George Barrington (1755-1804) was a colourful persona in an infamy of larger than life characters associated with the fledging colony of New South Wales. Richly endowed with the gift of the gab and a talent for spinning eloquent blarney, Barrington honed his thievery skills in his native Ireland before gaining fame as a ‘gentleman pickpocket’ in the theatre district of London. His exploits -including posing as a minister of religion - and entertaining court appearances attracted an enthusiastic public following which did not abate when his luck for eluding the law ran out with a sentence of seven years transportation. Arriving in Sydney 1791 Barrington recast himself as a model convict, winning a conditional pardon after a year for his ‘irreproachable conduct’ followed by a full pardon in 1796. Appointments as Chief Constable at Parramatta, and as Principal Superintendent of the Convicts followed.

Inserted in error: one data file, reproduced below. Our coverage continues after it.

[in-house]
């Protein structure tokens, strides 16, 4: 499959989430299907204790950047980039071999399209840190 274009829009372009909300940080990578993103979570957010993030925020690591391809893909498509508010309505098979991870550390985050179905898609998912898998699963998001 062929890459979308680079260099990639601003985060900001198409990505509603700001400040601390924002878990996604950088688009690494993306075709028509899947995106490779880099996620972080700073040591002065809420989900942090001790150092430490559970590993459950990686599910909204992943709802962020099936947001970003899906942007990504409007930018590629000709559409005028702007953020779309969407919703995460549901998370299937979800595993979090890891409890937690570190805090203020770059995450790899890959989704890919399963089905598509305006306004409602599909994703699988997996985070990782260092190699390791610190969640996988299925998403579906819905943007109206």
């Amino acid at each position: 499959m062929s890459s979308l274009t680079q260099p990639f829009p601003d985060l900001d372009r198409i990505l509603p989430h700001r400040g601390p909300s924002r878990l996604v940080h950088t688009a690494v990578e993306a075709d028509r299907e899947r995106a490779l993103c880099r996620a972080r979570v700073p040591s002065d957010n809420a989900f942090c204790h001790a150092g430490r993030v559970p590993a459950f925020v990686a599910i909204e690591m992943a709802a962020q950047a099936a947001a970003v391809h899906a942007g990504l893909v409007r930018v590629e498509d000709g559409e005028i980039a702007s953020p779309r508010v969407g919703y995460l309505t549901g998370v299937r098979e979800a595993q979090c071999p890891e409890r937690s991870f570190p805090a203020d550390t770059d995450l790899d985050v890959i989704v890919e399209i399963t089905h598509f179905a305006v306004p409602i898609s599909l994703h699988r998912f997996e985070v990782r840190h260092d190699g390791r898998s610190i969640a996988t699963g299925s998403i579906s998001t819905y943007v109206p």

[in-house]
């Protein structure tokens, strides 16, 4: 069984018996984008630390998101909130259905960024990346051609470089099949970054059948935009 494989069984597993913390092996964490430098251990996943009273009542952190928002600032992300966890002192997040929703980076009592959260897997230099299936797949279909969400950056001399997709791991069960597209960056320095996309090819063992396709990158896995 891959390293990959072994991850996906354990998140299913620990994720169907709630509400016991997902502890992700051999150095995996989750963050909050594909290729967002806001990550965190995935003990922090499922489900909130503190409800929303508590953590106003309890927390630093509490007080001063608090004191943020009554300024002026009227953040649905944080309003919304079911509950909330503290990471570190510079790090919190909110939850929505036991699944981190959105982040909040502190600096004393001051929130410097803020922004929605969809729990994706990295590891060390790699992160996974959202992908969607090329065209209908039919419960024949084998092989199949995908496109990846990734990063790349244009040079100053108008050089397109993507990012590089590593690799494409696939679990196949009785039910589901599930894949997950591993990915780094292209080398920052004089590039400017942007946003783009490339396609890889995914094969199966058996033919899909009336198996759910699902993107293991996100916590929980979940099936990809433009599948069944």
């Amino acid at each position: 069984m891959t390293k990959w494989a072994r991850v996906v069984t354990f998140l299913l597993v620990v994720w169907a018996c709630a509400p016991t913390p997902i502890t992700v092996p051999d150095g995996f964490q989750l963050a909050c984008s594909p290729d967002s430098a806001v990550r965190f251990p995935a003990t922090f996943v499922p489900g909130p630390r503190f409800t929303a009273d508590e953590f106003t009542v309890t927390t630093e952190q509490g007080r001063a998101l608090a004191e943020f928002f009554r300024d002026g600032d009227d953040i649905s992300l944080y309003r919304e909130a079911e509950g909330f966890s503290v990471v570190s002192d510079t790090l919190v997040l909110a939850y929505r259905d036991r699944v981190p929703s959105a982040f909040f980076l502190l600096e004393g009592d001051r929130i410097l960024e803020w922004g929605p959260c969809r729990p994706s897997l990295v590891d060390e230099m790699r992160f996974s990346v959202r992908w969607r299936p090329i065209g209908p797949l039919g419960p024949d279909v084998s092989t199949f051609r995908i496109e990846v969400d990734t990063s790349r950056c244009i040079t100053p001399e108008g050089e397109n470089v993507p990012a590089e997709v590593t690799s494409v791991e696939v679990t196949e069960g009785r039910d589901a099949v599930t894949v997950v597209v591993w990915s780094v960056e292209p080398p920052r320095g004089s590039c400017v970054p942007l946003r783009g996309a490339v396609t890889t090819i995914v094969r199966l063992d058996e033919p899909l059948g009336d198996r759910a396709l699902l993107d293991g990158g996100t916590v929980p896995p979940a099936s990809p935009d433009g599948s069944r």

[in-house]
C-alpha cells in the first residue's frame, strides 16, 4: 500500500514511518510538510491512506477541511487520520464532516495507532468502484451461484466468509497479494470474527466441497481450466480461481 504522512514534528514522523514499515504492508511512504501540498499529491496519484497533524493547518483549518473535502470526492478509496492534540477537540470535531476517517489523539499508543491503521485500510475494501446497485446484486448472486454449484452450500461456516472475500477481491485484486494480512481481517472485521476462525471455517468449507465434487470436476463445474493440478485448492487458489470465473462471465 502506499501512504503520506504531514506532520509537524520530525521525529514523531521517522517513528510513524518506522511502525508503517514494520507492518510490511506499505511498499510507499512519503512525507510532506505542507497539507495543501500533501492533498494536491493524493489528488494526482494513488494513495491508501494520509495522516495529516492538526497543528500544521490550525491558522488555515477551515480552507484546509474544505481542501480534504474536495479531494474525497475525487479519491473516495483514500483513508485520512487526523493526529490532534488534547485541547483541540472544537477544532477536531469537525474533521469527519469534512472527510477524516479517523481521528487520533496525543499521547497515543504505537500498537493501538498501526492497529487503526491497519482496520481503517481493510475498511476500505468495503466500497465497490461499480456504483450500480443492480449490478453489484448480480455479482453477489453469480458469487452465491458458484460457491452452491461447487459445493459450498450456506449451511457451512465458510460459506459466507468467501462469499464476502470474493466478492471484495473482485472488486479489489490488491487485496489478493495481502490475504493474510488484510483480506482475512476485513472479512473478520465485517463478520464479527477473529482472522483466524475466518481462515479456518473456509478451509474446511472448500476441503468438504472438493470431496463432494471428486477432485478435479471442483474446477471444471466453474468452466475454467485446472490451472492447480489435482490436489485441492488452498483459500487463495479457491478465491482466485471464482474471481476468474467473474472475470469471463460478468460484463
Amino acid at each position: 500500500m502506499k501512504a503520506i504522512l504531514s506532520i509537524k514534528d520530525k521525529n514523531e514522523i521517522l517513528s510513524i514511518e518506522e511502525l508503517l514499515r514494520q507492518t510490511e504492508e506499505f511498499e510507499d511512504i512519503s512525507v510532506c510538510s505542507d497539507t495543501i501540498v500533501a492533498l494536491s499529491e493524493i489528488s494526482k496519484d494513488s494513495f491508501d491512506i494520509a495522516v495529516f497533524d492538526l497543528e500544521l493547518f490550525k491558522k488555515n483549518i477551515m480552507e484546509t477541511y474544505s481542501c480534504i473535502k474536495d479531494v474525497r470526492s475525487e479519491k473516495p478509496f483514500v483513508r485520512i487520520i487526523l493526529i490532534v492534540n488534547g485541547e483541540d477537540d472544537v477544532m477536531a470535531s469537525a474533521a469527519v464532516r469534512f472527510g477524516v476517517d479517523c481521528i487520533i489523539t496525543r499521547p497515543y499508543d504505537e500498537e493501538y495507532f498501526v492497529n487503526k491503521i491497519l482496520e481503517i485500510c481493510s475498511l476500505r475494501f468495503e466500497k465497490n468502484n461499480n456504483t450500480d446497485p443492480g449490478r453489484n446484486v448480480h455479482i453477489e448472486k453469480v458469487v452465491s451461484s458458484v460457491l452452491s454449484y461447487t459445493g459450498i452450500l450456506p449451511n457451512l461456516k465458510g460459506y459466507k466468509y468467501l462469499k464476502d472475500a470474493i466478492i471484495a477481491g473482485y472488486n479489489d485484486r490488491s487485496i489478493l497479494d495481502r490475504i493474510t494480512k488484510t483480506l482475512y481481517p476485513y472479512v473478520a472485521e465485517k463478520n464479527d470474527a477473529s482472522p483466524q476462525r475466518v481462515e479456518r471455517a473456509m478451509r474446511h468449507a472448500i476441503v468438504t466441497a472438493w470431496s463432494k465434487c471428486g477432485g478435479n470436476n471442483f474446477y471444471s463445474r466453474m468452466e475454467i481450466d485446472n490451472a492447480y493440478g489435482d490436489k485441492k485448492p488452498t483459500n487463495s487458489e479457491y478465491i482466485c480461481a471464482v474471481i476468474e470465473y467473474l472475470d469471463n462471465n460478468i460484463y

Barrington’s popular notoriety was exploited by publishers back in England who falsely attributed his authorship to several publications including A voyage to New South Wales (1795) and this sequel (first issued in 1800) to sell more copies. Whilst the narrative of this volume loosely incorporates biographical episodes from Barrington’s life, the bulk of the text is an account of conditions in the Norfolk Island penal colony (which Barrington never visited) retold from other contemporary works. Despite its spurious authorship, the edition is full of interesting observations and descriptions of life in Sydney and Norfolk Island in the formative years of the penal colonies which render it a useful, if not entirely reliable, historical source for the period.
Digital Collections | Library (2nd Sep 2020). A sequel to Barrington's voyage to New South Wales : comprising an interesting narrative of the transactions and behaviour of the convicts : the progress of the colony. In Website Digital Collections | Library. Retrieved 12th Apr 2021 06:50, from https://unsw.recollect.net.au/nodes/view/3067